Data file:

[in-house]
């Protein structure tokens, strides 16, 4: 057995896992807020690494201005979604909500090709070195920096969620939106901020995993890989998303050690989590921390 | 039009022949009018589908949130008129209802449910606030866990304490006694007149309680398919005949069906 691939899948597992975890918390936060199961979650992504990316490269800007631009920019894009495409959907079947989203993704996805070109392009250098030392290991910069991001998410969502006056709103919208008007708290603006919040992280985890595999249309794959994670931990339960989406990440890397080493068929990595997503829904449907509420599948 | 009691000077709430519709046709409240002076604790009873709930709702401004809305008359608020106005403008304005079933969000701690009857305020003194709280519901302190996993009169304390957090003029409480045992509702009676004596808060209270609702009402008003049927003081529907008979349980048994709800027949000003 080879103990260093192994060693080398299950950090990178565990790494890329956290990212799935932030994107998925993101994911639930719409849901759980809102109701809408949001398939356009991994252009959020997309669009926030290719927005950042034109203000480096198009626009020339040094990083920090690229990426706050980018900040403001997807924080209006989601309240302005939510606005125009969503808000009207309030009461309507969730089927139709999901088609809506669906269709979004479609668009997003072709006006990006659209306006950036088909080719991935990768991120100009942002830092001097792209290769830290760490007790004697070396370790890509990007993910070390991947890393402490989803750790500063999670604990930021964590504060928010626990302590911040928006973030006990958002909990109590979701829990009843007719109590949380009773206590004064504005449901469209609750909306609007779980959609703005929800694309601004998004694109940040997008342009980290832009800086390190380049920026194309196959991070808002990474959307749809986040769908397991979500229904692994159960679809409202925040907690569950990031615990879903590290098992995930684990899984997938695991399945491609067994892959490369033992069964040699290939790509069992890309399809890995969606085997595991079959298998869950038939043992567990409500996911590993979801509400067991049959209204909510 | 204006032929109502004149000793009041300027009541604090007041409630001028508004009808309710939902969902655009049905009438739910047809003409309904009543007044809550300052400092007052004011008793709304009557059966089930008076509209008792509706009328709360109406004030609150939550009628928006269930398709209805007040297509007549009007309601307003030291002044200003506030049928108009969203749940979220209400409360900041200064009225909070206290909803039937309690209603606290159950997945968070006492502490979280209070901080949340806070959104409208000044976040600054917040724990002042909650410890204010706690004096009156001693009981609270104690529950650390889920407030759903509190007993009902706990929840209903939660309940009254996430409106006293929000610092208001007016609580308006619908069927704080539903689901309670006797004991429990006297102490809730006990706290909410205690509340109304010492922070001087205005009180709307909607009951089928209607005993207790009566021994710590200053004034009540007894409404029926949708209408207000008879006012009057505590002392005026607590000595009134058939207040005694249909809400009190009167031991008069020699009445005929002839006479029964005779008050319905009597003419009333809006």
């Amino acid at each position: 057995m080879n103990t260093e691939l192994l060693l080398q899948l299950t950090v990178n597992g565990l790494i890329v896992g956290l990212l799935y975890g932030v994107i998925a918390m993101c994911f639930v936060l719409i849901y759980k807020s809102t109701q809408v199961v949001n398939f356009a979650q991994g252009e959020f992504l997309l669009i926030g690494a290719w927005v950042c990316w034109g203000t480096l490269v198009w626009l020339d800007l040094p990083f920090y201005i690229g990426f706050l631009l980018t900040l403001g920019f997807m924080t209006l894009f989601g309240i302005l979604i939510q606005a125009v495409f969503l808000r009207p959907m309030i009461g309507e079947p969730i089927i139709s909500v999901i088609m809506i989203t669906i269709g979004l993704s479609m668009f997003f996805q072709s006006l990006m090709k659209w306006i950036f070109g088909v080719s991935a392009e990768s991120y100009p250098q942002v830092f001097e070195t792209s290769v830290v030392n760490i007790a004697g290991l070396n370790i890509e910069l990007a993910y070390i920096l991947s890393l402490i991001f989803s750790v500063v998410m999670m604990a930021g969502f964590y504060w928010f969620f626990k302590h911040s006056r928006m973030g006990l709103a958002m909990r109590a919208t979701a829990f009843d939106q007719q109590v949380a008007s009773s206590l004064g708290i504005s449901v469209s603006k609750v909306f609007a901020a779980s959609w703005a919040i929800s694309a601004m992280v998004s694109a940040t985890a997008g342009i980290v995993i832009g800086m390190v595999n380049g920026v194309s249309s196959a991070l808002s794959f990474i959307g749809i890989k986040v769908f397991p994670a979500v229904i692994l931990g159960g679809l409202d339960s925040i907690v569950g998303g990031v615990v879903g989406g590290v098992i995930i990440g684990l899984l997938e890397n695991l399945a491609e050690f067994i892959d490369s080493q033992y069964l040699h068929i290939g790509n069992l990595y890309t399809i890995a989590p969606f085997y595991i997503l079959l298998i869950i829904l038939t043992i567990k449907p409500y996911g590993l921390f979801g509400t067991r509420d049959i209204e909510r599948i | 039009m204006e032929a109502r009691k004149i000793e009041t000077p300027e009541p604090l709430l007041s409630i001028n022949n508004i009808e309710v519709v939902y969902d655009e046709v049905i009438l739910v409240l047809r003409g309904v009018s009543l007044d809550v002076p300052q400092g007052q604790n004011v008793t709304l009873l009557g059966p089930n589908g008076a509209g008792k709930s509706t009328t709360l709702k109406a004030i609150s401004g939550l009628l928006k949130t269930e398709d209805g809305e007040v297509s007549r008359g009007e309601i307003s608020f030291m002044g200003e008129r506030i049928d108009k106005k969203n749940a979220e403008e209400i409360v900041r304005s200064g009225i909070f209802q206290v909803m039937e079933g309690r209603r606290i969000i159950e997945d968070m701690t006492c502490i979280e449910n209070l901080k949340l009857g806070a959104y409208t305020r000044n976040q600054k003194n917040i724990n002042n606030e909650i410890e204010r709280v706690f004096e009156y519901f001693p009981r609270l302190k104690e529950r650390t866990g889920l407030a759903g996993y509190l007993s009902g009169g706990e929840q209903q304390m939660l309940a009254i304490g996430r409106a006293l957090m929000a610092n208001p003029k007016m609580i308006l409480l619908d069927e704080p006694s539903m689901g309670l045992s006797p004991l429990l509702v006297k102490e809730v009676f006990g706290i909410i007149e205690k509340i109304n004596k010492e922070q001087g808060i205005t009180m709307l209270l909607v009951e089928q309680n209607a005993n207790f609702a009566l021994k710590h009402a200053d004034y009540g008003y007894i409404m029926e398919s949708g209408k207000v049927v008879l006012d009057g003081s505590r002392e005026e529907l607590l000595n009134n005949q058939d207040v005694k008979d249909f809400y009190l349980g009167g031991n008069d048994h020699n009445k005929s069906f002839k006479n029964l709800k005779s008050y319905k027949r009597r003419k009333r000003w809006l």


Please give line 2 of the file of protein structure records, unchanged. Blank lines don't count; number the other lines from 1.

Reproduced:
């Protein structure tokens, strides 16, 4: 057995896992807020690494201005979604909500090709070195920096969620939106901020995993890989998303050690989590921390 | 039009022949009018589908949130008129209802449910606030866990304490006694007149309680398919005949069906 691939899948597992975890918390936060199961979650992504990316490269800007631009920019894009495409959907079947989203993704996805070109392009250098030392290991910069991001998410969502006056709103919208008007708290603006919040992280985890595999249309794959994670931990339960989406990440890397080493068929990595997503829904449907509420599948 | 009691000077709430519709046709409240002076604790009873709930709702401004809305008359608020106005403008304005079933969000701690009857305020003194709280519901302190996993009169304390957090003029409480045992509702009676004596808060209270609702009402008003049927003081529907008979349980048994709800027949000003 080879103990260093192994060693080398299950950090990178565990790494890329956290990212799935932030994107998925993101994911639930719409849901759980809102109701809408949001398939356009991994252009959020997309669009926030290719927005950042034109203000480096198009626009020339040094990083920090690229990426706050980018900040403001997807924080209006989601309240302005939510606005125009969503808000009207309030009461309507969730089927139709999901088609809506669906269709979004479609668009997003072709006006990006659209306006950036088909080719991935990768991120100009942002830092001097792209290769830290760490007790004697070396370790890509990007993910070390991947890393402490989803750790500063999670604990930021964590504060928010626990302590911040928006973030006990958002909990109590979701829990009843007719109590949380009773206590004064504005449901469209609750909306609007779980959609703005929800694309601004998004694109940040997008342009980290832009800086390190380049920026194309196959991070808002990474959307749809986040769908397991979500229904692994159960679809409202925040907690569950990031615990879903590290098992995930684990899984997938695991399945491609067994892959490369033992069964040699290939790509069992890309399809890995969606085997595991079959298998869950038939043992567990409500996911590993979801509400067991049959209204909510 | 204006032929109502004149000793009041300027009541604090007041409630001028508004009808309710939902969902655009049905009438739910047809003409309904009543007044809550300052400092007052004011008793709304009557059966089930008076509209008792509706009328709360109406004030609150939550009628928006269930398709209805007040297509007549009007309601307003030291002044200003506030049928108009969203749940979220209400409360900041200064009225909070206290909803039937309690209603606290159950997945968070006492502490979280209070901080949340806070959104409208000044976040600054917040724990002042909650410890204010706690004096009156001693009981609270104690529950650390889920407030759903509190007993009902706990929840209903939660309940009254996430409106006293929000610092208001007016609580308006619908069927704080539903689901309670006797004991429990006297102490809730006990706290909410205690509340109304010492922070001087205005009180709307909607009951089928209607005993207790009566021994710590200053004034009540007894409404029926949708209408207000008879006012009057505590002392005026607590000595009134058939207040005694249909809400009190009167031991008069020699009445005929002839006479029964005779008050319905009597003419009333809006």